See Marti Flacks & Madeleine Songy, The Uyghur Forced Labor Prevention Act Goes into Effect, Ctr. for Strategic & Int’l Stud. (June 27, 2022), https://www.csis.org/analysis/uyghur-forced-labor-prevention-act-goes-effect.
 Nemoto, supra note 8, at 3.
 See Nemoto, supra note 8, at 2.
 See Smoot–Hawley Tariff Act, 19 U.S.C. § 1307 (1930).
 See Trade Facilitation and Trade Enforcement Act of 2015, Pub. L. 114–125 § 910 (2015).
 See Schultz & Ball, supra note 2, at 43–44.
 Irene Pietropaoli et al., Effectiveness of Forced Labour Import Bans, Pol’y & Evidence Ctr. (July 2021), https://modernslaverypec.org/assets/downloads/PEC-Policy-Brief-Effectiveness-Forced-Labour-Import-Bans.pdf.
 Buhm-Suk Baek, Economic Sanctions Against Human Rights Violations (Cornell L. Sch. Inter-Univ. Graduate Student Conf. Papers, Paper No. 11, 2008). But see Dursun Peksen, Better or Worse? The Effect of Economic Sanctions on Human Rights, 46 J. Peace Rsch. 59 (2009) (arguing economic sanctions do not contribute to effective change and cause harm to civilians in affected countries); Kristoffer Fretland Øygarden, The Effect of Sanctions on Human Rights: Assessing the Impact of Economic Sanctions on Human Rights Violations in Targeted Countries (May 2017) (Master’s dissertation, University of Oslo) (finding economic sanctions often fail to influence state governments to eradicate programs that contribute to human rights violations).
 Iryna Bogdanova, The Legality of Unilateral Economic Sanctions Imposed to Redress Human Rights Violations, in Unilateral Sanctions in International Law and the Enforcement of Human Rights 223, 224 n.1243 (2022)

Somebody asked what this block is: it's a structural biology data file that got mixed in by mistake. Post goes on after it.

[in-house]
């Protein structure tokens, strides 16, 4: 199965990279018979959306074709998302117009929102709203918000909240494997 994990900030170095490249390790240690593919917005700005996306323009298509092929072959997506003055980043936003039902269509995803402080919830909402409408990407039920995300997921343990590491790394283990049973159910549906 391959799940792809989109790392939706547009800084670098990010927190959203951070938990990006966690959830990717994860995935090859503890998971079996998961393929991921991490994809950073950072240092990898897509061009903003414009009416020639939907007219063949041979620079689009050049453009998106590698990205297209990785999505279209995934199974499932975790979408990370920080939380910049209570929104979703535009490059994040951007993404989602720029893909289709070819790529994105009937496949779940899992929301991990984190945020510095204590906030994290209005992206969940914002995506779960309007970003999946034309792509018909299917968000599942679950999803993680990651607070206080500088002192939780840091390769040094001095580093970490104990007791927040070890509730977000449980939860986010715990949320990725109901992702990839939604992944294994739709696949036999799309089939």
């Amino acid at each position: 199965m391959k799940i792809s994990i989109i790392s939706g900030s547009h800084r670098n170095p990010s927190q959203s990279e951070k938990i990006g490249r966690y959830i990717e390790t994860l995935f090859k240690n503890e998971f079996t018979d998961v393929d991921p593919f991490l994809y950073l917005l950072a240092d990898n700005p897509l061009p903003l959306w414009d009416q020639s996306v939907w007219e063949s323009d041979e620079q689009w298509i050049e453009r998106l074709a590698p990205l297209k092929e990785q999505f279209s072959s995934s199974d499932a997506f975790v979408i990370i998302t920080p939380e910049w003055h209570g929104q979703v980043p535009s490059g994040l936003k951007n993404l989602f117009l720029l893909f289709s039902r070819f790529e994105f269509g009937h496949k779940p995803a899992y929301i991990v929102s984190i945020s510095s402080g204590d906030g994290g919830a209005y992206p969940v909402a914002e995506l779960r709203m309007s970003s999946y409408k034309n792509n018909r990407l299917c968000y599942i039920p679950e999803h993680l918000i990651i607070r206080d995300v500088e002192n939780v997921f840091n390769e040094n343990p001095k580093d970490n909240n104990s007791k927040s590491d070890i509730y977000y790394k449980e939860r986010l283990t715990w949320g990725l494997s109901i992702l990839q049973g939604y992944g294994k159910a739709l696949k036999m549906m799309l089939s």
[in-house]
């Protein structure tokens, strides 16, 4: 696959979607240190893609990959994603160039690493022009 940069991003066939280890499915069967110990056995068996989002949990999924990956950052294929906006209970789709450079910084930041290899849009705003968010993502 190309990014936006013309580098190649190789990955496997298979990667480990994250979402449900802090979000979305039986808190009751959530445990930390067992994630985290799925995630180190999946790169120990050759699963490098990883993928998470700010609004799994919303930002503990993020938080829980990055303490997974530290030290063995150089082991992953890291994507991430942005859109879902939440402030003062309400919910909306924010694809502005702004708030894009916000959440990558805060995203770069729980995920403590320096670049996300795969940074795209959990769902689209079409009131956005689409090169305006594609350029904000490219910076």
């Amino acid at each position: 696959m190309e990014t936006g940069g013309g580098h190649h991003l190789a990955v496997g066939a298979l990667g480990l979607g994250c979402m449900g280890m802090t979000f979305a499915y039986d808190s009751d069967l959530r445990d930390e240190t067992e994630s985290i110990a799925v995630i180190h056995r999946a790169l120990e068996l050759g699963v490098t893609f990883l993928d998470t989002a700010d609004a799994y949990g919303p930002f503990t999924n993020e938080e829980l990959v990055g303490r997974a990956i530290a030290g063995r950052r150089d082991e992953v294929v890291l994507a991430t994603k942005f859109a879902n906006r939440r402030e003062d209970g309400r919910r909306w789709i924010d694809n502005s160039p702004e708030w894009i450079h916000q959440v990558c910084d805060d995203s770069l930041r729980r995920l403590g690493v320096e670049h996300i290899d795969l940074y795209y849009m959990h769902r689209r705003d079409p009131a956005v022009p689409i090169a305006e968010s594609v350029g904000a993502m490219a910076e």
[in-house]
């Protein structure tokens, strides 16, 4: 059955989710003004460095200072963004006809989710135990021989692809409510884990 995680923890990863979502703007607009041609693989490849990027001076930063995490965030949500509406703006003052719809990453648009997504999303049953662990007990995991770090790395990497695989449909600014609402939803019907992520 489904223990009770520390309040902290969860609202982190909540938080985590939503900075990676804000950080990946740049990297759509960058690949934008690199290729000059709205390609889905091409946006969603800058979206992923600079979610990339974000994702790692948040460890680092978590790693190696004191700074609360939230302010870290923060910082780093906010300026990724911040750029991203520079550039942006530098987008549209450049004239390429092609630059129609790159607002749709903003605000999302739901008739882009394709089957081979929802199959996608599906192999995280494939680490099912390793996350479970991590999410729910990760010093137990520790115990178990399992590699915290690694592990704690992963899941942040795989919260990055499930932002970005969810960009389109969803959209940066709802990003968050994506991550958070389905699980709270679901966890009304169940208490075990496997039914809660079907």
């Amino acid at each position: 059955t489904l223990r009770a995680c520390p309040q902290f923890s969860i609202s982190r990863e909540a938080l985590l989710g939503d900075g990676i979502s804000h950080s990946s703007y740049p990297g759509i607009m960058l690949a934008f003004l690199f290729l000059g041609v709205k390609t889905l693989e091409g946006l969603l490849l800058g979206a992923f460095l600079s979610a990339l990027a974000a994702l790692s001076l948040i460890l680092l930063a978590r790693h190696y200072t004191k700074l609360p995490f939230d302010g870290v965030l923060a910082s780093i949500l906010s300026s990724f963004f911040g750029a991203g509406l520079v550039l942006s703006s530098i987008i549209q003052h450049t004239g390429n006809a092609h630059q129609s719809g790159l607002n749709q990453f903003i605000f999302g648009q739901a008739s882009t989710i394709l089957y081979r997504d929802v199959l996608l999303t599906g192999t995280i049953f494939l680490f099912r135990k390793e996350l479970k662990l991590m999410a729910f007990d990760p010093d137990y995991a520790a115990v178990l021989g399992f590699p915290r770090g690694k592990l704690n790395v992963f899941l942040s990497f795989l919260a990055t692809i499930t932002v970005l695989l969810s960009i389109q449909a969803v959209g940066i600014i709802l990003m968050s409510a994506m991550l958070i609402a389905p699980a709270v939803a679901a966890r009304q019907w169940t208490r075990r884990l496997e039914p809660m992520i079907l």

Michael Ewing-Chow, First Do No Harm: Myanmar Trade Sanctions and Human Rights, 5 Nw. J. Int’l Hum. Rts 153, 153 (2007).
 Lindsay Maizland, Myanmar’s Troubled History: Coups, Military Rule, and Ethnic Conflict, Council on Foreign Rels. (last updated Jan. 31, 2022, 11:00 am), https://www.cfr.org/backgrounder/myanmar-history-coup-military-rule-ethnic-conflict-rohingya.
 See Burmese Freedom and Democracy Act of 2003, Pub. L. 108–61 (2003); Schultz & Ball, supra note 2, at 44–45. See generally Ewing-Chow, supra note 20 (providing historical background of Burmese political history and international sanctions imposed against the military junta in Myanmar).
 Maizland, supra note 21.
 See Schultz & Ball, supra note 2, at 44 (explaining that product-based sanctions are easier to implement).
 See Baek, supra note 18, at 50–51.
 See Comprehensive Anti-Apartheid Act of 1986, Pub. L. 99–440 (1986); Baek, supra note 18, at 50–51. See generally Bronwen Manby, South Africa: The Impact of Sanctions, 46 J. Int’l Affs. 193 (1992) (providing historical background on the South African apartheid system of racial segregation and sanctions’ impact on the dissolution of apartheid in the early 1990s).
 Mikael Eriksson, Targeting Peace: Understanding UN & EU Targeted Sanctions (2011).
 Gary Clyde Hufbauer & Barbara Oegg, Targeted Sanctions: A Policy Alternative?, Peterson Inst. for Int’l Econ. (2000).
 Alexandra Hofer, The Proportionality of Unilateral “Targeted” Sanctions: Whose Interests Should Count?, 89 Nordic J. Int’l L. 399, 403 (2020); For a comprehensive background on the UNSC sanctions in Yugoslavia and Haiti and their negative impacts on human rights in both countries, see W.M. Resiman & D.L. Stevick, The Applicability of International Law Standards to United Nations Economic Sanctions Programmes, 9 Eur. J. Int’l L. 86, 112–24 (1998); For a discussion on the 1993 UNSC sanctions against Saddam Hussain for the Iraqi invasion of Kuwait, providing a background understanding of the events that led to the Iraq War in 2003, see J. Miller & K. Müller, Sanctions of Mass Destruction, 78 Foreign Affs. 3 (1999).
 See Eriksson, supra note 28.
 Eriksson, supra note 28.